3. Mom and Dad arrived in Bloomington early Friday afternoon. It was a great visit with plenty of good conversation, good food (and "international", tacos and Chinese), play time with the kiddos and movie watching (including the new Bond flick, Quantum of Solace). As an aside, it's great to see how good of friends Mom, both of my Dads and Kristin's Grandfather have become. We also had a surprise visit...

4. Kathy and Meghan, my sister and niece, decided to make a last-minute visit to take a "little" road trip from their home in South Carolina to Indiana. We were thankful that they decided to include a Bloomington stop while en route to Lafayette.

5. And, last, but certainly not least, there was Palm Sunday. For those of us that believe Jesus is "...the Christ, the Son of the Living God," Palm Sunday commemorates His triumphant entry into Jerusalem in the days leading up to His crucifixion and resurrection. It was encouraging for me to see Sammie's enthusiasm as she took part in a memorable palm-waving procession at church.

I'm missing a lot of details here, but the bottom line is that it was a special weekend, by all accounts. A weary Kristin and I enjoyed talking about the weekend late Sunday night. I'm looking forward to many other similar discussions with Kristin, about other memorable weekends (hopefully, with at least some involving all of the people mentioned in this post), in the future. Thank you, Jesus, for this special weekend, your love and your guidance.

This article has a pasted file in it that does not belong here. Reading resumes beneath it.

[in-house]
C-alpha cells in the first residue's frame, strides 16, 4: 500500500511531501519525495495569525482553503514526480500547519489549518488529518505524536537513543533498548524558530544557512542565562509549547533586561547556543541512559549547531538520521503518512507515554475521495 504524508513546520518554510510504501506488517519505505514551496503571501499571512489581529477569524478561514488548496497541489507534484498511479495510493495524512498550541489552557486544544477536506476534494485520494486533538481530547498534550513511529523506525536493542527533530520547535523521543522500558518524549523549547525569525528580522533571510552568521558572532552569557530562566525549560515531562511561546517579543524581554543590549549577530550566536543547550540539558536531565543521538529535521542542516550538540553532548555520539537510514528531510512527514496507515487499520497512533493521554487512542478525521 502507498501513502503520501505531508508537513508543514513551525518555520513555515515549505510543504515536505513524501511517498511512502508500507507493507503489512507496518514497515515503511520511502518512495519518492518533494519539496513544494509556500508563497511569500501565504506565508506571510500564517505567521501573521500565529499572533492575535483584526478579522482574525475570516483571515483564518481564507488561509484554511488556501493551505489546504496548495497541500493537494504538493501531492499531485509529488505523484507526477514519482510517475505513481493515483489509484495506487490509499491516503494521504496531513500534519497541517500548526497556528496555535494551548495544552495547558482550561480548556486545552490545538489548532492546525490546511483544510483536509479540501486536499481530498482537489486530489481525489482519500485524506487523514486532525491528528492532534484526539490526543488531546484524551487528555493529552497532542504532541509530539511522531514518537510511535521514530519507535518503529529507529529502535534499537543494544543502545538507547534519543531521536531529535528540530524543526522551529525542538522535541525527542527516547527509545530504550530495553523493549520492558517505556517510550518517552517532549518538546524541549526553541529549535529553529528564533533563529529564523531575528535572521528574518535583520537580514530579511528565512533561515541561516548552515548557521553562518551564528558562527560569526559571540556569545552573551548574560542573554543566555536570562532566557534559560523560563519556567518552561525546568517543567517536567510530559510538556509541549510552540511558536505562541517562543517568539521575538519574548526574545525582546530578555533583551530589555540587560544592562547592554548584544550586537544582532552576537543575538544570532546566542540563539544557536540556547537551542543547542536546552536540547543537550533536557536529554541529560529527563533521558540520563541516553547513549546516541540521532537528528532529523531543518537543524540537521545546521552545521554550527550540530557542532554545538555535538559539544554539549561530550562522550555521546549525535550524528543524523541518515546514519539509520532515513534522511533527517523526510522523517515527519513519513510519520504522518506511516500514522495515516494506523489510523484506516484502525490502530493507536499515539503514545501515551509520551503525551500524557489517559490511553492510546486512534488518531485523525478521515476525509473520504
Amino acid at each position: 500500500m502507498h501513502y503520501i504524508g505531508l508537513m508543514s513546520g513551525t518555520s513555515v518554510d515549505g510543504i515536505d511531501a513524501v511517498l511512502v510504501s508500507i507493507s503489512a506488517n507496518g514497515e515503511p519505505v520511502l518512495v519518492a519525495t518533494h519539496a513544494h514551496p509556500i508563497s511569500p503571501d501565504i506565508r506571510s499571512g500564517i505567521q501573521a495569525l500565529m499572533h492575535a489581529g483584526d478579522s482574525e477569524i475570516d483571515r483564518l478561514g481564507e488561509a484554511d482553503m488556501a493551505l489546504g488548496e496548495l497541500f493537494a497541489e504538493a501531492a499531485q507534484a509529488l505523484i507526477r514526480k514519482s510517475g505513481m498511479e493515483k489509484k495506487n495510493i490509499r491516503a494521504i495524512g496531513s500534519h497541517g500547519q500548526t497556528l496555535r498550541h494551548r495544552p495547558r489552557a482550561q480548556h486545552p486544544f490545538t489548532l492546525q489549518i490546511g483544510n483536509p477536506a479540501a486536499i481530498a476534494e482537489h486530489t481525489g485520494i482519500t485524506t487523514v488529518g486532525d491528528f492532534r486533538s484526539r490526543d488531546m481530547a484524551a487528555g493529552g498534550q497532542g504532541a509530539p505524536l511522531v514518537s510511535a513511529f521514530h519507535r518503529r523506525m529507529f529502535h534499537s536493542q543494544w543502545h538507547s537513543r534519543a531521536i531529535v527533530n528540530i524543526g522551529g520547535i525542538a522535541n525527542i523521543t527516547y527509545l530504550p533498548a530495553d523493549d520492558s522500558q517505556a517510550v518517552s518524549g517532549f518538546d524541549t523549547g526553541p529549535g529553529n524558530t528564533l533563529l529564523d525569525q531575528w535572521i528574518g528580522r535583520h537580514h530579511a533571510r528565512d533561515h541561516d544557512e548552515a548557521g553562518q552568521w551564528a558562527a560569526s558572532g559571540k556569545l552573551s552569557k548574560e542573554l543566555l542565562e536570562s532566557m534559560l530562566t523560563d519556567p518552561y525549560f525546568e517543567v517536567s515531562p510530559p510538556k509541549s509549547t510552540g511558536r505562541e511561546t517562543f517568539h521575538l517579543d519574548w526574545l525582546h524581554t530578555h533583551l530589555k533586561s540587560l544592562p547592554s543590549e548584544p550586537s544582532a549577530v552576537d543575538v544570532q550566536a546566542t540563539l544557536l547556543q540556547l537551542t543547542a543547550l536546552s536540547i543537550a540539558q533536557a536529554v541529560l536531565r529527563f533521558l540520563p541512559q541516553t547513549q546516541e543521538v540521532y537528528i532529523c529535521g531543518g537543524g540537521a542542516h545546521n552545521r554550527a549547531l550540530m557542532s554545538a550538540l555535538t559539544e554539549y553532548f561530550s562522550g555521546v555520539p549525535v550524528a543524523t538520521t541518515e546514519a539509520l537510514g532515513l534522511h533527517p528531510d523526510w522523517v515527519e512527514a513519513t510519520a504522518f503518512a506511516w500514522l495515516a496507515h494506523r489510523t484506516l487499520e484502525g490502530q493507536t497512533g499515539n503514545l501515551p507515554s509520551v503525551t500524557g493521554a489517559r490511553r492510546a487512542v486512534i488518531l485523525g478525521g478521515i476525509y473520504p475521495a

Brian Signature copy

Wednesday, April 1, 2009

Tent City

Have you heard anything about the tent cities popping up across the country?  I saw a report about one in Sacramento.  Apparently, people are losing their homes and just pitching tents in empty fields.  There is no water supply, no power source.

Some of the people have been there for months. The journalist interviewed one couple and the wife said they'd been there for over a year.  Did she have family?  Yes, one son.  Does he know you're here?  No.  Why not?  I didn't want him to worry.


Even more surprising to me, is that was a common theme.  Many of these people have family, but don't want to ask for help.

Where is the common sense people!?!?!  We have such gross extremes in our country.  There are 38-year olds still living at home on mom and dad's dime.  There are grandparents raising their grandchildren, because the parents don't want to grow up.  And, now I'm learning there are people who don't want to worry their children, so they live in a tent.

Infuriating and sad all at once.  In many other countries there are cousins, aunts, and grandparents all living under the same, very small, roof.  It's normal.  There's a lot of family and not a lot of space.  Is it pride?  Shame? Guilt?  What keeps someone from standing on their own two feet when they absolutely can or asking for help when it's truly needed?

Wouldn't you WANT to know if your mom was living in a tent?  Of course, I'd be worried.  Of course, I'd want to do something about it.  Of course, I'd want to help and I'd make sacrifices if necessary to help.  Isn't that a good thing?  Isn't that what family is for?  

Please, lady.  Tell your son.  Let him help you.  You gave him a roof over his head when you could.  It's his turn.